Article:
We provided the report to Mr Titcombe who has shared his views with us and agreed to include them in this statement.
Mr Titcombe said:
“I am grateful to Andrea for her frank and open acknowledgement that the way my family and I were treated by the NMC in 2016 and subsequently was not acceptable.
“I do not believe that any bereaved family should be subjected to the distressing treatment and process we faced, made all the more worse by the untrue and misleading explanations given when I raised concerns about what happened at the hearings with the former Chief Executive of the NMC afterwards. I knew that the excuses given at the time made no sense, but the fact that it took an external investigation by the PSA before we were told the truth, is something that still shocks me.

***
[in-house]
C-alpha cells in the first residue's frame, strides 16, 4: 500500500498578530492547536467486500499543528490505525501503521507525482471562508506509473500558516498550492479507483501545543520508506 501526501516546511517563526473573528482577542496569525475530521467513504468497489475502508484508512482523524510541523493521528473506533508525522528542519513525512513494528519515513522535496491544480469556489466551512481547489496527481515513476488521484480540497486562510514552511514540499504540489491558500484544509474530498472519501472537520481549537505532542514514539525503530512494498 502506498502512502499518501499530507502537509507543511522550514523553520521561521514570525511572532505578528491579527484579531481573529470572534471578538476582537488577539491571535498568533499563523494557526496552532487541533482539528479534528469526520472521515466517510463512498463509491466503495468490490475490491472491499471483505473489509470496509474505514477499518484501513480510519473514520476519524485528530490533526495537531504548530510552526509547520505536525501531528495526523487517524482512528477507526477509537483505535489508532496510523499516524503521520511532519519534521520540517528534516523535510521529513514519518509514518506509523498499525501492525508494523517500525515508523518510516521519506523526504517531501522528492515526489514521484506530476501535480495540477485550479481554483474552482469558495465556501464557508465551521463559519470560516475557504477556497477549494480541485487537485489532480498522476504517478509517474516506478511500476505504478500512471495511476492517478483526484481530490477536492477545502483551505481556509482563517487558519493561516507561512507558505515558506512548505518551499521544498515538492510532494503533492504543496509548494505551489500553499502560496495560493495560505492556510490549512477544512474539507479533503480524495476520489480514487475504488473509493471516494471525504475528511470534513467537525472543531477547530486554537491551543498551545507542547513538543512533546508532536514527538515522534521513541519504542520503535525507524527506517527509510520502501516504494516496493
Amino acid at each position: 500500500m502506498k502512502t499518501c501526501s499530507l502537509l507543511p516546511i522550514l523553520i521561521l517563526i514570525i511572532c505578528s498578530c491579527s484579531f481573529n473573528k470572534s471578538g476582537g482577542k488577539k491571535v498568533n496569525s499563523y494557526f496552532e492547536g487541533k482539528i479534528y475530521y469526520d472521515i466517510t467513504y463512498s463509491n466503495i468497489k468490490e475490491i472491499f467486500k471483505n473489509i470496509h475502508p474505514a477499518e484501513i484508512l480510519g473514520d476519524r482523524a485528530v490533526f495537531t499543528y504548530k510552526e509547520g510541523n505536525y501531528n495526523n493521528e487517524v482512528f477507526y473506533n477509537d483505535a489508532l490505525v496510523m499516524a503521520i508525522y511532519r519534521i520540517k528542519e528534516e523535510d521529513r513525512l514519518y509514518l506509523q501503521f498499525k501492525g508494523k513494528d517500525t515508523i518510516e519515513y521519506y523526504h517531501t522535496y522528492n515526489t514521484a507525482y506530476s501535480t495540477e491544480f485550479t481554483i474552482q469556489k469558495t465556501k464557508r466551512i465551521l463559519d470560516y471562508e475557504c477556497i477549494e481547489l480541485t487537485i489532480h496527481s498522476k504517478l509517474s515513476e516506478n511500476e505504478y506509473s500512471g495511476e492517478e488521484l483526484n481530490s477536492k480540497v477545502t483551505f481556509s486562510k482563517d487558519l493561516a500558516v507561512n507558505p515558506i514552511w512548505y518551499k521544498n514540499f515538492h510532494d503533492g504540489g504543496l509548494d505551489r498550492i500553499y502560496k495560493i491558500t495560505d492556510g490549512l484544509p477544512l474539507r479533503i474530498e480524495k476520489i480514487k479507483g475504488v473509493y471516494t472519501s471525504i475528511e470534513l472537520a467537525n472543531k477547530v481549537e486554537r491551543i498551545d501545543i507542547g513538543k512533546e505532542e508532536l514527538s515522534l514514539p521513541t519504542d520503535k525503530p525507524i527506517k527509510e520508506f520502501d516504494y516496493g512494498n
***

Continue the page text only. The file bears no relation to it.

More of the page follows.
“I am very encouraged that the NMC are now taking positive steps to make the fitness to practice process a kinder and more human process for everyone involved and I do believe that under new leadership, the culture at the NMC is changing in the right direction. Whilst I welcome the steps that are now being taken, I do not believe that the Verita report has satisfactorily explained how the untrue and misleading account of what happened came to be given to so many people.”
The total cost of Verita’s report was £151,742.22.